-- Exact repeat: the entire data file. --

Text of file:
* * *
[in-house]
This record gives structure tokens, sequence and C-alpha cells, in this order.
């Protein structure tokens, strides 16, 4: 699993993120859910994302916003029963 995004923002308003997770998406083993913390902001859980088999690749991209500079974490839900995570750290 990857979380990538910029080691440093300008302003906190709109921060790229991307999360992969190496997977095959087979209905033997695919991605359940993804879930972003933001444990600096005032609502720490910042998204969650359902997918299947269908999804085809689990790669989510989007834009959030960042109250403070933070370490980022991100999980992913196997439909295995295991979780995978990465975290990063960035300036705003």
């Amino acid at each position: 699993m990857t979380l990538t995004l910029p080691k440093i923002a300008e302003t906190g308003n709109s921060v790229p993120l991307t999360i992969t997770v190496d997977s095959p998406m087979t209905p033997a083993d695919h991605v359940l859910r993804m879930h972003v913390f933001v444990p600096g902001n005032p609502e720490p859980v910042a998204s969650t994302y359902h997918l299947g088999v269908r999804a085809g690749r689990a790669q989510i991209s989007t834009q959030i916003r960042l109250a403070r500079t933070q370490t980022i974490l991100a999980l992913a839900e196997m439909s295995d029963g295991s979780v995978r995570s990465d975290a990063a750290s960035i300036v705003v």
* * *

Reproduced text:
[in-house]
This record gives structure tokens, sequence and C-alpha cells, in this order.
């Protein structure tokens, strides 16, 4: 699993993120859910994302916003029963 995004923002308003997770998406083993913390902001859980088999690749991209500079974490839900995570750290 990857979380990538910029080691440093300008302003906190709109921060790229991307999360992969190496997977095959087979209905033997695919991605359940993804879930972003933001444990600096005032609502720490910042998204969650359902997918299947269908999804085809689990790669989510989007834009959030960042109250403070933070370490980022991100999980992913196997439909295995295991979780995978990465975290990063960035300036705003």
């Amino acid at each position: 699993m990857t979380l990538t995004l910029p080691k440093i923002a300008e302003t906190g308003n709109s921060v790229p993120l991307t999360i992969t997770v190496d997977s095959p998406m087979t209905p033997a083993d695919h991605v359940l859910r993804m879930h972003v913390f933001v444990p600096g902001n005032p609502e720490p859980v910042a998204s969650t994302y359902h997918l299947g088999v269908r999804a085809g690749r689990a790669q989510i991209s989007t834009q959030i916003r960042l109250a403070r500079t933070q370490t980022i974490l991100a999980l992913a839900e196997m439909s295995d029963g295991s979780v995978r995570s990465d975290a990063a750290s960035i300036v705003v």